Metallica 'excited' about festival
Metallica will follow in the footsteps of rock legends like Led Zeppelin, Deep Purple and Pink Floyd this weekend when they headline the Sonisphere Festival at Knebworth House in Hertfordshire. The band top a bill including Linkin Park, Limp Bizkit and Bullet For My Valentine. Lead singer James Hetfield says he's excited by the prospect of playing Knebworth and that fans can expect a set filled with crowd pleasers.
How's the current tour going?
We've only been out for a little over a year. We've got about one more year to go. It's the hump right here with one month over in Europe. We're obviously doing a lot of summer festivals, then heading back to the States. We've got South America to go. We've got more Europe. We've got Japan, some Asian things. We've got Australia and we'll see what happens after that.
You're playing Knebworth as part of the Sonisphere Festival this weekend. Some famous Brits have played there like Oasis and Robbie Williams. What are your feelings about playing there?
The same stage as Oasis? Woo! No. I tend to think about Knebworth as Deep Purple and Led Zeppelin. Lars would be probably lump them [Oasis] in with the same group. It's one festival we haven't done yet and we're on this planet to play as many places as we can. That is next on the list. Metallica is grateful to be at the point where we can headline a festival like that. We're excited about it.
What can Metallica fans expect? Will it be the same kind of show as your indoor concerts?
No, no. Definitely not. When you're outdoors there's a whole different vibe. It really does depend. We have done a few shows in London already, so we'll take a look at the set list, see what things we've done nearby. We haven't done a whole lot. We did a couple of O2s, we did Newcastle, we did Sheffield and I think Manchester.
We'll take a look at those set lists and try and throw in different things just so it's somewhat mixed up. You're not doing all the obscure songs that you normally would at an indoor show. You are doing some but not all of them. You do want to keep the crowd bouncing out there and keep them happy with songs that they kind of know but throw a few in for the hardcore fans.
The show is the second of August and my birthday is on the third, so something might happen. It's interesting, my guitar roadie Shane shares the same exact birthday as me, so Leos attract each other I guess.
Are British fans different to fans around the world or is there no difference?
There are differences and there are similarities in pretty much any fan on the planet. When I talk about fans, I notice the Metallica fans more than others because I am in that band. So what I say is most of the time, the Metallica fan is, I would say, the most dedicated of any fan because they have a lot that's thrown at them but they're able to handle it all.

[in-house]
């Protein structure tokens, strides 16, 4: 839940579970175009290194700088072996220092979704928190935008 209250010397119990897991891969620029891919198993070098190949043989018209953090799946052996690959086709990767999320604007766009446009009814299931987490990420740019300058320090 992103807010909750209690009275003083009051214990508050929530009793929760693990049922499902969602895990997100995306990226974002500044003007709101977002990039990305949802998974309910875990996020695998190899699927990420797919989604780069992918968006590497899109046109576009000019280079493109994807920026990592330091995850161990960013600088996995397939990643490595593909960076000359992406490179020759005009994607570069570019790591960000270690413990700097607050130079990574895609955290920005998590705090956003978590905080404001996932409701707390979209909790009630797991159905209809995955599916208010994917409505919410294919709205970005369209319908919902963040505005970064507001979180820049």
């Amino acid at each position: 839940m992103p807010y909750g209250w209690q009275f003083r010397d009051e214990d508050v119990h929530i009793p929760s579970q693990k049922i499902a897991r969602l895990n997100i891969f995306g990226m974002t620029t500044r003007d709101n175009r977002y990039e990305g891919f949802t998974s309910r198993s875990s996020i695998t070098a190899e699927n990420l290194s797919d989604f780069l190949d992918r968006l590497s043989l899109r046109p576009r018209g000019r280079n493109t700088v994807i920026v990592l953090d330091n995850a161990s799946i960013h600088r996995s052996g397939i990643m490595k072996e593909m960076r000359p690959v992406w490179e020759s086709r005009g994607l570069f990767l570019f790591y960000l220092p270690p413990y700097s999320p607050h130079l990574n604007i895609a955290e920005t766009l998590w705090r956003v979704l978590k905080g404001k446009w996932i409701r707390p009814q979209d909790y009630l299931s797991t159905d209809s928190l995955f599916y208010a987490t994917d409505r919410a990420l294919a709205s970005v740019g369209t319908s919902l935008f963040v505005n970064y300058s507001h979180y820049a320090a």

And when they do go to a show, they're giving 110% just like we are. It's another level of fan. And depending on the culture where you are on the planet they're probably exerting themselves as much as they ever had even if it's standing and clapping in Japan, where they're very polite, or somewhere in Mexico City, where they're like rabid and tearing your hair out.
What's it like touring around Europe with lots of other metal bands? Do you get together after gigs or do you not see each other?
We do try to do as much as possible. Logistically things don't work out all the time, where we're not in the same hotel or we're flying to another gig and they're busing it, so we don't see them as often. But before the shows we're hanging, on days off we're hanging as much as possible.
Basically what we like to do is to get bands out with us that we vibe with, that we have a good time with. That's pretty important, to have a good spirit out there, backstage and on the stage, obviously bringing bands out there that the fans like but also ones that deliver the goods.
They're not just up there getting pelted and booed at by Metallica fans. They're trying hard, they're trying really, really hard to win some people over and we love seeing that.
Do you write new material on the road or do you do it after you've finished touring?
It's both. It's like a waterfall. Sometimes it's happening, sometimes it's not. When we're on the road, sometimes the ideas are flowing, you can't really turn it off or turn it on. It's constantly flowing but at different levels. And most of it has to do with me.
If I'm in a good mood I'm going to write something really great. Or if I'm in a bad mood I'm going to write something really great. Somewhere in the middle, I'll wait until one of those other emotions happens. Or if I get a really good guitar sound in the tuning room, that will spur on a great riff too.